Israel’s Cabinet has approved a state investigation into the purchase of submarines and other warships from Germany, a case that has embroiled close confidants of former Prime Minister Benjamin Netanyahu.
The scandal surrounds a possible conflict of interest and bribery involving the £1.5 billion purchase of naval vessels from Germany’s Thyssenkrupp that implicated some of Mr Netanyahu’s closest associates.
The former prime minister was questioned, but not named as a suspect, in the scandal, referred to in Hebrew as “Case 3000”.
The Cabinet authorised the state investigation by vote. Prime Minister Naftali Bennett abstained.
“The processes for defence acquisitions in this government are clean of outside considerations,” Mr Bennett said. “Our sole consideration is the security of Israel.”
The state commission of inquiry has sweeping authority to investigate and summon witnesses, and its recommendations typically guide government policy.
Nitzan Horowitz, Israel’s health minister and a Cabinet member, said the government investigation “is a critical step in the fight against corruption and is essential for the defence establishment”.
The approval of a state investigation came more than a year after Defence Minister Benny Gantz authorised an investigation into Mr Netanyahu’s role in the affair.
Gantz said on Twitter after the vote that launching the investigation is of “the highest security need, and a clear message that you cannot play with Israel’s defence”.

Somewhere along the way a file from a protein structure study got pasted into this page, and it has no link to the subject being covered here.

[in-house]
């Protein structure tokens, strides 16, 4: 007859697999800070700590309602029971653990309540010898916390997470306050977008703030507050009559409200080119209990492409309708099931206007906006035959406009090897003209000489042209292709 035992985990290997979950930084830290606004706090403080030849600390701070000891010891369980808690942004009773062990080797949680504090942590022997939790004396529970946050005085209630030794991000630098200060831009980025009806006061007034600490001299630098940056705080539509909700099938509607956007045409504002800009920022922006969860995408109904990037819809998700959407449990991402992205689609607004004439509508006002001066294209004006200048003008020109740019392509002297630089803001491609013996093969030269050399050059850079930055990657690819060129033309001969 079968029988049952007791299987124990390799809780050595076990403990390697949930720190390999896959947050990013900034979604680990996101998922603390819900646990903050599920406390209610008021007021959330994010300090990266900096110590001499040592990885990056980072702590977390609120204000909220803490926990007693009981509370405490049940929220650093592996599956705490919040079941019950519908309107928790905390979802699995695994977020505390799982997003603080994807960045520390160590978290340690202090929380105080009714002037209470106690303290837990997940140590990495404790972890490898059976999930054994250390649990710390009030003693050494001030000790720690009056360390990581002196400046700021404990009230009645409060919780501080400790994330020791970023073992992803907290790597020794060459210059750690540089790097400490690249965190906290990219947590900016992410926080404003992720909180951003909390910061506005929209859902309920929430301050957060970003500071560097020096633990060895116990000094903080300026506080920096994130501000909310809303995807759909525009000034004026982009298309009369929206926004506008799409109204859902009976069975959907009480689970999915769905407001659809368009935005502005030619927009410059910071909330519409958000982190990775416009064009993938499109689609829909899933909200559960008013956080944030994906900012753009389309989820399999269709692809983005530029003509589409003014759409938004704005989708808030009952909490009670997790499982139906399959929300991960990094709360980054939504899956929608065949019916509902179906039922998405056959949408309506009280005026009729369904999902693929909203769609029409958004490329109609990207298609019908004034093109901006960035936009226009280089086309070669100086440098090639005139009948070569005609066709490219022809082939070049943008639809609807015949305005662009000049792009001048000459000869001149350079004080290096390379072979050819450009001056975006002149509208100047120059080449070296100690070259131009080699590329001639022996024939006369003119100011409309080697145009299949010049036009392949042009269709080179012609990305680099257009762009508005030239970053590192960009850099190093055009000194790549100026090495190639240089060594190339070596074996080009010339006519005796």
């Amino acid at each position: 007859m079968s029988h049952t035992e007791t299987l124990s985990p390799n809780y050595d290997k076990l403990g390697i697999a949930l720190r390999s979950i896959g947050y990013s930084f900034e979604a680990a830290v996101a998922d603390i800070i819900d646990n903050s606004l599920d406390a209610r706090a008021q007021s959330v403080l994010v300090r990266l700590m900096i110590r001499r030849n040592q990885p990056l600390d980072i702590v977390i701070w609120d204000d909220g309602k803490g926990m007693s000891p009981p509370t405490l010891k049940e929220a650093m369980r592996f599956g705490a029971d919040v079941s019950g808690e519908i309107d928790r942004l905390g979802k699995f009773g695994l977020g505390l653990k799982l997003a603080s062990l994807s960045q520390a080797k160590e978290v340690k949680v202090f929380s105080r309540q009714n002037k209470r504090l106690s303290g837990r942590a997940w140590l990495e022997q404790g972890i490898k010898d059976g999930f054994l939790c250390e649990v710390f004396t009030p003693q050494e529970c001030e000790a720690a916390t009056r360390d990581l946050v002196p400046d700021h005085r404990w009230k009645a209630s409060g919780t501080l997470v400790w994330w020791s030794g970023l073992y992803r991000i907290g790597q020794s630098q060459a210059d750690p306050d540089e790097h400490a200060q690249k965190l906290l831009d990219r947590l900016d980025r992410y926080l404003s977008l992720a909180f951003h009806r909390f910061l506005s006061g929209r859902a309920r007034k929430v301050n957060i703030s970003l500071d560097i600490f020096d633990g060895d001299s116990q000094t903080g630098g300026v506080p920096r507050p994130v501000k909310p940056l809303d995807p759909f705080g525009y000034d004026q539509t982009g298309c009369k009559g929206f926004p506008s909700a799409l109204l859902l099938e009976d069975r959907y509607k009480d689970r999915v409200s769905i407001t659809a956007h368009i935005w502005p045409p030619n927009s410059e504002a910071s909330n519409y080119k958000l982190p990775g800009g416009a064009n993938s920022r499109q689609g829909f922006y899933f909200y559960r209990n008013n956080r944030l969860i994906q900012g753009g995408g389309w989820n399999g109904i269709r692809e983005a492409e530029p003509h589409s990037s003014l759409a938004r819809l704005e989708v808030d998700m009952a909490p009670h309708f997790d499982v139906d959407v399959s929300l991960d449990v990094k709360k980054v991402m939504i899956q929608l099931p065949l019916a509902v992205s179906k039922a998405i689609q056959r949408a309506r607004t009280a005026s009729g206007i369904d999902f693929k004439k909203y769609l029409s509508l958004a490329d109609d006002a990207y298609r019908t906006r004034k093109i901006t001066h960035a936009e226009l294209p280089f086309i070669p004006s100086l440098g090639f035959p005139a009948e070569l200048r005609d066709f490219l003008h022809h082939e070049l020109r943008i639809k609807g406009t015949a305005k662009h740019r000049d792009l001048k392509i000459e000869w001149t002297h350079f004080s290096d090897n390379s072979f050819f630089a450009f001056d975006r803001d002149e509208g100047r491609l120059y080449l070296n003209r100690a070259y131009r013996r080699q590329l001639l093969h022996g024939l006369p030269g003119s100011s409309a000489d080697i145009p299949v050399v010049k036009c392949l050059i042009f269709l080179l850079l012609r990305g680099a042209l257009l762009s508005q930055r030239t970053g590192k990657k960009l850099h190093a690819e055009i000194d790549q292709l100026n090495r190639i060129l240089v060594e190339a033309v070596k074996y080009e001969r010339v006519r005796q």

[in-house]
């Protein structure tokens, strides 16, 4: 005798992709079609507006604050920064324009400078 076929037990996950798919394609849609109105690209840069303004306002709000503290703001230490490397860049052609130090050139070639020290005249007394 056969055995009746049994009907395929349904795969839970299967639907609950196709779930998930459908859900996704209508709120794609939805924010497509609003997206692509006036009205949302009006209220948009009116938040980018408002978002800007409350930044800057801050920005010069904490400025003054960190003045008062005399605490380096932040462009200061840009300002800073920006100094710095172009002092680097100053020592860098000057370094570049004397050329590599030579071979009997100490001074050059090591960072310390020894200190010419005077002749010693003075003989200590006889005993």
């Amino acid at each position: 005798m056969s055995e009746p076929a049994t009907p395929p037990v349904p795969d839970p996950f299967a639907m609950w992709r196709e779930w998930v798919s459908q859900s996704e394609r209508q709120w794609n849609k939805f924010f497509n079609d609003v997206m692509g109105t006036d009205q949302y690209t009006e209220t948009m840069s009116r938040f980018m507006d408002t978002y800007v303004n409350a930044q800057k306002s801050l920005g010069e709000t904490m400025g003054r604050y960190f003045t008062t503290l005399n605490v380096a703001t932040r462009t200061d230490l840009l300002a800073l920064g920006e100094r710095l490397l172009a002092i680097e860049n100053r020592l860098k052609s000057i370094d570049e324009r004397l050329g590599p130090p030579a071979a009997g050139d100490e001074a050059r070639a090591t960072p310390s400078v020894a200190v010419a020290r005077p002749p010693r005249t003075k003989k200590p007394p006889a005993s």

Former Israeli prime minister Ehud Barak called the matter “the most serious corruption scandal in Israel’s history”.
Anti-Netanyahu protesters had called for an investigation into his role in the submarine scandal.
Mr Netanyahu is on trial in three other corruption cases and has denied any wrongdoing. He served as prime minister from 2009 until last year, when he was unseated by a coalition of his opponents following a fourth parliamentary election in two years. He now serves as leader of the opposition in the Knesset, Israel’s parliament.
Last week Israel signed an agreement with Germany to buy three top-of-line submarines from Thyssenkrupp for three billion euros (£2.89 billion) to replace older ships retiring at the end of the decade. The Defence Ministry said they were not part of the state investigation.
Mr Netanyahu’s Likud party said the investigation should look into “how all those who for years opposed buying three more submarines suddenly approved the purchase” and dismissed the allegations of wrongdoing as “idle political claims”.